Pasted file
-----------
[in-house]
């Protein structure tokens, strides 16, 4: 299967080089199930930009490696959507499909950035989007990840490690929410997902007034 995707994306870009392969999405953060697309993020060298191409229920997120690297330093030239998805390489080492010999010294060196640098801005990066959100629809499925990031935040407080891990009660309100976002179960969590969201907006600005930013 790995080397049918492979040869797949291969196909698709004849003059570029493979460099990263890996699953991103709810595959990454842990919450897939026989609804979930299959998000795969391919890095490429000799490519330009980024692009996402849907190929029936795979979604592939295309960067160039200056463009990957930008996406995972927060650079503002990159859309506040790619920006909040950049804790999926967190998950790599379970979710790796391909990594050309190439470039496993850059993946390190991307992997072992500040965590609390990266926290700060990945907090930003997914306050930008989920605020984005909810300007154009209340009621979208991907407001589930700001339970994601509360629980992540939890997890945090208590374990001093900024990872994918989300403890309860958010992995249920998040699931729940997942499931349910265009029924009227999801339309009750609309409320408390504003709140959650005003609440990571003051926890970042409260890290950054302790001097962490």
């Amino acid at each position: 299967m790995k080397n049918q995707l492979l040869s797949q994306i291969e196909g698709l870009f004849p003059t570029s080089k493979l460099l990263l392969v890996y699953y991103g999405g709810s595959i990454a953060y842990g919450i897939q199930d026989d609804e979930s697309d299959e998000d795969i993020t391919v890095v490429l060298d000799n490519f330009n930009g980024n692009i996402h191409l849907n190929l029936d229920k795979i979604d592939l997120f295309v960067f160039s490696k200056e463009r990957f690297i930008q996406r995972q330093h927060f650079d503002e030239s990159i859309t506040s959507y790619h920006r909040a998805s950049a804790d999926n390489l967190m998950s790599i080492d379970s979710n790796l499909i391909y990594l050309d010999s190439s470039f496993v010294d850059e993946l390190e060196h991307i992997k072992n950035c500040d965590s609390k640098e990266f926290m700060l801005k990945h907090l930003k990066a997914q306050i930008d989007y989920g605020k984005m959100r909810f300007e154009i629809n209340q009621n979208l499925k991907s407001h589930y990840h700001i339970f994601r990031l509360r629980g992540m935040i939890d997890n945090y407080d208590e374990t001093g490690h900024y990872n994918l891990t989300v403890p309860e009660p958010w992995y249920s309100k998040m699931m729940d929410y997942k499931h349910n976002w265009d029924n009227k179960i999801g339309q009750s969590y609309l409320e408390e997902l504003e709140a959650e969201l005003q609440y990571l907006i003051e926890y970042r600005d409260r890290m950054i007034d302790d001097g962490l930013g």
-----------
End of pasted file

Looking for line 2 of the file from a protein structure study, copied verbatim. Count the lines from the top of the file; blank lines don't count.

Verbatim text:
């Protein structure tokens, strides 16, 4: 299967080089199930930009490696959507499909950035989007990840490690929410997902007034 995707994306870009392969999405953060697309993020060298191409229920997120690297330093030239998805390489080492010999010294060196640098801005990066959100629809499925990031935040407080891990009660309100976002179960969590969201907006600005930013 790995080397049918492979040869797949291969196909698709004849003059570029493979460099990263890996699953991103709810595959990454842990919450897939026989609804979930299959998000795969391919890095490429000799490519330009980024692009996402849907190929029936795979979604592939295309960067160039200056463009990957930008996406995972927060650079503002990159859309506040790619920006909040950049804790999926967190998950790599379970979710790796391909990594050309190439470039496993850059993946390190991307992997072992500040965590609390990266926290700060990945907090930003997914306050930008989920605020984005909810300007154009209340009621979208991907407001589930700001339970994601509360629980992540939890997890945090208590374990001093900024990872994918989300403890309860958010992995249920998040699931729940997942499931349910265009029924009227999801339309009750609309409320408390504003709140959650005003609440990571003051926890970042409260890290950054302790001097962490």